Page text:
Charter Revision: What the Mayor Really Wants

Michael Bloomberg

How does Mayor Michael Bloomberg view the goals of his 2010 charter revision commission? Celeste Katz, the new editor of the DN’s Daily Politics blog, answers this in her April 13th piece on the mayor’s changing stance on the future of the Public Advocate and the borough presidents. Katz quotes Bloomberg about the BPs:

“I for one have come to believe that the Borough Presidents really do provide value added. I don’t agree with everything everyone does but on balance the Borough Presidents provide, at a local level, working with community boards and working with the City Council people, a valuable service and whether you could do it more effectively or not, whether they should be allowed to do A, B or C, those are the details.” Continue reading

Power to the Beeps?

Stephen Fiala. Photo from the SI Advance

On the morning of the 2010 NYC Charter Revision Commission’s first public meeting, Tom Wrobleski’s  coverage is ahead of the game. Wrobleski, writing for the Staten Island Advance, says that commission member Stephen Fiala, Richmond County Clerk, intends to explore the possibility of giving more power to the borough presidents.

Although Fiala is skeptical of his prospects for success, we think an opportunity for greater BP power exists. As we commented to Wrobleski, power comes when one elected official needs the support of another to get his initiatives through. Continue reading

Fuchs: Charter Proposals Not Likely This Year

Ester Fuchs

At Tuesday evening’s charter revision forum at Baruch College, panelist Ester Fuchs, chair of Mayor Bloomberg’s 2005 charter revision commission, responded to a question from moderator Doug Muzzio about the timing of proposals to be advanced by a 2010 commission. When would such a commission’s work product go before the voters? “I think it’s going to be over a year…” Fuchs answered. “I don’t think it’s going to be on the ballot this September.”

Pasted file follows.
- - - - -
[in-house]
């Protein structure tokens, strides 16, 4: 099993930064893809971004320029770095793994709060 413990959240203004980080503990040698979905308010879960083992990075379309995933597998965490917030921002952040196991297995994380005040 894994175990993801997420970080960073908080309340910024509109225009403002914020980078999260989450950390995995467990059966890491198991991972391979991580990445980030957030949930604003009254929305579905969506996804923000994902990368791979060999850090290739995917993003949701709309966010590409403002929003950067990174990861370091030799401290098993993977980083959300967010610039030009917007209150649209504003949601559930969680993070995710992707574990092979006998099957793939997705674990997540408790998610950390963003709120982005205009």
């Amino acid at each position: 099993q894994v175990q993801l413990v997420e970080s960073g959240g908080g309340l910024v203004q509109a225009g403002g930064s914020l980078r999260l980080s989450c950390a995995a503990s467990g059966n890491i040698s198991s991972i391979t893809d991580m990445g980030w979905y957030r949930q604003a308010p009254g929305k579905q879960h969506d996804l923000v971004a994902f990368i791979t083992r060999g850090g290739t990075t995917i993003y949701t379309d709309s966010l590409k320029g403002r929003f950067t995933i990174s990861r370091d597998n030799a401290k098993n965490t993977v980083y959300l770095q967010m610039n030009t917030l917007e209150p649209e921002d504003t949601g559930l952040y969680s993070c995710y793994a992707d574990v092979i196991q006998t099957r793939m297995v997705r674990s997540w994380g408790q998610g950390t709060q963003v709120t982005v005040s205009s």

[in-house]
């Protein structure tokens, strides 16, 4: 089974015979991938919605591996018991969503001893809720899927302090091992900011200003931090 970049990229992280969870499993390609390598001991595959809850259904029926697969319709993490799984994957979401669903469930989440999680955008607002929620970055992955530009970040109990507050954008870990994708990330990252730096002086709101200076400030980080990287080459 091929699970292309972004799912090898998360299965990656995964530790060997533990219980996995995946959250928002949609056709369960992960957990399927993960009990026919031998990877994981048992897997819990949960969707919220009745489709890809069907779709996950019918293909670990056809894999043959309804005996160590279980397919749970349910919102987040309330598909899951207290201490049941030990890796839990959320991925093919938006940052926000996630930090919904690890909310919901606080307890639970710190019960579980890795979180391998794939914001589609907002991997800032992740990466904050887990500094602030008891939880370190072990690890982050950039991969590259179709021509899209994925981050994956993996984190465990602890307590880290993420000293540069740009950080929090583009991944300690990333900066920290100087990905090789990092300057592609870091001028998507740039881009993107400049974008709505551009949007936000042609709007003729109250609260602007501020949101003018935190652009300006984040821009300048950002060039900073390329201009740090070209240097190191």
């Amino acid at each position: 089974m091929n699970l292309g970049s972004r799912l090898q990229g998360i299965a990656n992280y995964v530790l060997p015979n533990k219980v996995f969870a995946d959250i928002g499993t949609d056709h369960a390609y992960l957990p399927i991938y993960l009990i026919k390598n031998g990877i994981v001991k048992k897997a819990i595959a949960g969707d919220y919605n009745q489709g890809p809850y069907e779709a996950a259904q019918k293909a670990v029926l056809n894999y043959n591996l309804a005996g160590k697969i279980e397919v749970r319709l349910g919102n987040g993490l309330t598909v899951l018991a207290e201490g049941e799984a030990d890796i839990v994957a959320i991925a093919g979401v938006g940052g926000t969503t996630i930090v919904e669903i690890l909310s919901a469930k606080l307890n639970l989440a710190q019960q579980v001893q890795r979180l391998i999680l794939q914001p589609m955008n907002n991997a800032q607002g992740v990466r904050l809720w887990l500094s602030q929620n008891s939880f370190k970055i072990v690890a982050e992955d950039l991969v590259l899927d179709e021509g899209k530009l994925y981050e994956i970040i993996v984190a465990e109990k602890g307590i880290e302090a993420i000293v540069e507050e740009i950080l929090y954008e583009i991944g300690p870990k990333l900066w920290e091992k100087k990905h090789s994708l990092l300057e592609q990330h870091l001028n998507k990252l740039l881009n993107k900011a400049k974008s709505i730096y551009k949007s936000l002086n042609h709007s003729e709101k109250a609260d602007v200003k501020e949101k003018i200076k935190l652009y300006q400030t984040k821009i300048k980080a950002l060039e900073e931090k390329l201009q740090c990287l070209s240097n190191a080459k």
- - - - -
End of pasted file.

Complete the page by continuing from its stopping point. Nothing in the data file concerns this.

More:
Fuchs’ projection was not contested by the other panelists at the forum co-sponsored by Citizens Union, possibly because she had suggested inside knowledge earlier in the session. Although the mayor has not yet named the members of this year’s commission, Fuchs, who recently accepted a fellowship at the Partnership for New York City, is expected to play a role.

A long timetable for this year’s charter revision commission would be consistent with the “top to bottom” restructuring considered probable by the Baruch panelists, who included Stephen Fiala, a member of the 2005 commission, Eric Lane, executive director of the landmark 1989 charter revision commission, and William C. Thompson, the former NYC Comptroller who ran unsuccessfully against Michael Bloomberg for mayor in 2009.

We recently speculated about some of the tactics a 2010 commission could use to manipulate voters’ response to its charter proposals. Nothing we heard from Tuesday’s panelists leads us to believe our speculation was baseless.